Walking Festivals

Irish Walking Festivals: OSi’s Top Picks for 2016

Walking festivals are a great opportunity for new walkers to get involved in outdoor pursuits and for more experienced ramblers to take on more challenging routes with the assistance of a local guide. Here are four of the best walking festivals taking place across the country this year.

Irish Walking Festivals

The Killarney Walking Festival

Date: Friday 10th June – Sunday 12th June 2016
Location: Killarney, Co. Kerry
Meeting Point: Kate Kearney’s cottage and the Gleneagle Hotel
Website: http://killarneywalkingfestival.ie/

This two-day walking festival will take in the visual delights of Lough Leane, Killarney National Park and the Ring of Kerry. If ever you needed an excuse to take in some of the country’s most breath-taking scenery, this is it.

Over two days, local tour guides will take groups on a choice of walks ranging from two to seven hours in duration. The trails that make up the Killarney Walking Festival.

Most of the routes vary between moderate to strenuous difficulty, meaning that some walking experience might come in handy but adequate walking gear, including proper walking boots, is essential.

For those experienced walkers looking for a challenge, the Killarney Walking Festival boasts a number of signature walks that offer a mix of scenic viewpoints and features of historical interest. Among these walks is the trek to Caherconree, an ancient ring fort and Carrauntoohil, the highest peak in Ireland. Reaching the summit of the latter is a bucket list goal for many Irish walkers.

As the base of the festival is a hotel near both the lake and the park with access to Killarney town, there’s plenty to do if you want to take a morning off from the trails. Although the main walking activities will take place on Saturday 11th and Sunday 12th June, there is an easy/moderate charity trail up Strickeen taking place on the Friday. Arrival at the 440m summit is being planned in conjunction with sunset. During the twilight hour, walkers can even enjoy an organised group set dance on the hill.

Featured Walk: Coomloughra Horseshoe Walk

Coomloughra Horseshoe Walk

Duration: 7 hours
Distance: 15 km
Difficulty: Hard
Co-ordinates:  Kate Kearney’s Cottage. 52.043888 -9.632871

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The Coomloughra Horseshoe Walk is a winner’s podium of Ireland’s highest peaks, taking in Carrauntoohil (1039m), Beenkeragh (1010m) and Caher (1001m). This is a difficult ridge walk along the glorious Macgillycuddy’s mountain range and at parts should be described as more of a climb than a walk. Walking boots are essential in order to tackle the uneven rocky surfaces underfoot, and extreme caution is required when negotiating the frequent narrow ridges that are surrounded by steep drops. Experienced walkers only!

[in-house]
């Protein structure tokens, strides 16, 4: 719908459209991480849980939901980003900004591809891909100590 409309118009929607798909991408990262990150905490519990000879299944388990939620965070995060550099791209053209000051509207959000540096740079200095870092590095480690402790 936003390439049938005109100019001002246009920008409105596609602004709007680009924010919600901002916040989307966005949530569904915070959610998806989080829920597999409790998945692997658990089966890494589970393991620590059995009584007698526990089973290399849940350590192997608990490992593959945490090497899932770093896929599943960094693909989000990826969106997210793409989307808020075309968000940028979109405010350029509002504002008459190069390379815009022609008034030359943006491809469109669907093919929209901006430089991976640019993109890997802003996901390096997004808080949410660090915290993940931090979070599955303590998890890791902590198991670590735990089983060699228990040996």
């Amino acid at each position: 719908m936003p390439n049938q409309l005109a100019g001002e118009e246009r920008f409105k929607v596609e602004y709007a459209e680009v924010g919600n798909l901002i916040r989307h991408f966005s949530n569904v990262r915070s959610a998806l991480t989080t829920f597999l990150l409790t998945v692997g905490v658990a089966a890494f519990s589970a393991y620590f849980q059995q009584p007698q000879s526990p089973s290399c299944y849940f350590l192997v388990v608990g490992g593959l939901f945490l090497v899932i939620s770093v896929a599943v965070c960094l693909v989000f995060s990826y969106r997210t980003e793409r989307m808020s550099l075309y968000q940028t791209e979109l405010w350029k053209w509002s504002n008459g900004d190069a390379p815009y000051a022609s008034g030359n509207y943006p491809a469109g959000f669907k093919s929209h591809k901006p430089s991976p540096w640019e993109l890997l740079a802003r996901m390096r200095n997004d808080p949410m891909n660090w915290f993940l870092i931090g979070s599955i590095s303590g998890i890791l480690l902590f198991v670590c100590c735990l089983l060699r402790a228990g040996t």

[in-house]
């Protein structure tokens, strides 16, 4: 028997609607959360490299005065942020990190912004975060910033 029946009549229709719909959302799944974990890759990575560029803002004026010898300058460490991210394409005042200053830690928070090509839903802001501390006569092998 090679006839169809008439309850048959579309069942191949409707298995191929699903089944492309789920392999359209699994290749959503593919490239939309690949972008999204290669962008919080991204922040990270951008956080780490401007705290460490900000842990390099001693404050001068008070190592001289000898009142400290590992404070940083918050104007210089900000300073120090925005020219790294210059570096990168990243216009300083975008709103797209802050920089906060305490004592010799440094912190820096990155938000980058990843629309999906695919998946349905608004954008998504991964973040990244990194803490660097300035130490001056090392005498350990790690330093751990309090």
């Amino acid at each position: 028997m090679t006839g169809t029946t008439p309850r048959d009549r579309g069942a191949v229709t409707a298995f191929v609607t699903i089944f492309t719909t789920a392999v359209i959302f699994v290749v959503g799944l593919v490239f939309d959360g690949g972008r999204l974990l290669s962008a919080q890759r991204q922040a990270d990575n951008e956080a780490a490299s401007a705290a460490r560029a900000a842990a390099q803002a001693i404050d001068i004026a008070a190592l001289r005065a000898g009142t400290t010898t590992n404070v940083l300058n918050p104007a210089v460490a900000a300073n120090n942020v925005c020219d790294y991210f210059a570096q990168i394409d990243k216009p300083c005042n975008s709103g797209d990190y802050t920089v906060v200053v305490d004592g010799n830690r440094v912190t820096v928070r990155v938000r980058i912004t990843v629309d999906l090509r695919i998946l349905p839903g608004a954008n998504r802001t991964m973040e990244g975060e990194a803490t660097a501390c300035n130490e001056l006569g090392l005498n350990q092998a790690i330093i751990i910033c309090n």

The Castlebar International 4 Days’ Walks Festival

Date: Thursday 30th June – Sunday 3rd July 2016
Location: Castlebar, Co. Mayo
Meeting Point: Castlebar Tennis Club, near Lough Lannagh Village
Website: http://www.castlebar4dayswalks.com/

2016 marks the 49th Castlebar International 4 Days’ Walks Festival, with the inaugural event having taken place in 1967. This is a great walking event for anyone that might be afraid of heights, as all elevation is generally less than 400m on the walks which are divided up into rambles across bog and moorland or road walks.

The rambles, which promise spectacular scenery across a variety of terrains, are led by tour guides with strong knowledge of the routes’ history and characteristics.

Walking for young and not so young

A typical ramble on the programme takes about five hours to complete, giving walkers plenty of time to talk to new friends or quietly take in the scenery.

Each day of the festival also features a pair of 10km and 20km road walks. These routes are made up of tracks running alongside country roads and boreens and are clearly marked for easy self-navigation. Festival organisers insist that walkers wear high visibility jackets and inform the registration desk of their safe return at the end of the walk.

The festivities end with an award ceremony, a buffet and a ‘Blister Ball’ at the festival’s headquarters.

Featured Walk: Letterkeen Loop Walk

Letterkeen Loop Walk

Duration: 3.5 hours
Distance: 12 km
Difficulty: Hard
Co-ordinates:  Castlebar Tennis Club. 53.851121  -9.310634

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Organisers of the festival have said that they will take the rambles out of town this year, with the nearby Letterkeen Loop Walk teased as a possible trail.

There are a number of colour coded trails contained in the Letterkeen Walks of Newport Co. Mayo, but the ramble will likely focus on the Purple Route.

Starting at the Brogan Carroll Bothy shelter, the Letterkeen Loop Walk (sometimes written as ‘Lettekeen’ on maps and brochures) crosses riverbanks, mountain tracks, sandy paths and forestry roads and occasionally skirts the Altaconey river.

The trail flirts with old roadways for much of the route, but also features some stream hopping during the trek through as ramblers make their way through lush forestry. There is a steep climb to the highest point of the trail (311m), a spot which offers panoramic views and great photo opportunities before the trail descends steeply again.

Footfalls Wicklow Walking Festival

Date: Friday 28th October – Monday 31st October 2016
Location: Glendalough, Co. Wicklow
Meeting Point: Brockagh Resource Centre
Website: http://walkinghikingireland.com/walking-holidays/wicklow-walking-festival/

Some parts of the country are particularly blessed with an abundance of accessible and diverse walking trails that local walking enthusiasts can pick and choose from every weekend. As we brought to you in the blog post Wonderful Wicklow Walks: OSi’s Top Picks, Co. Wicklow is one of these areas.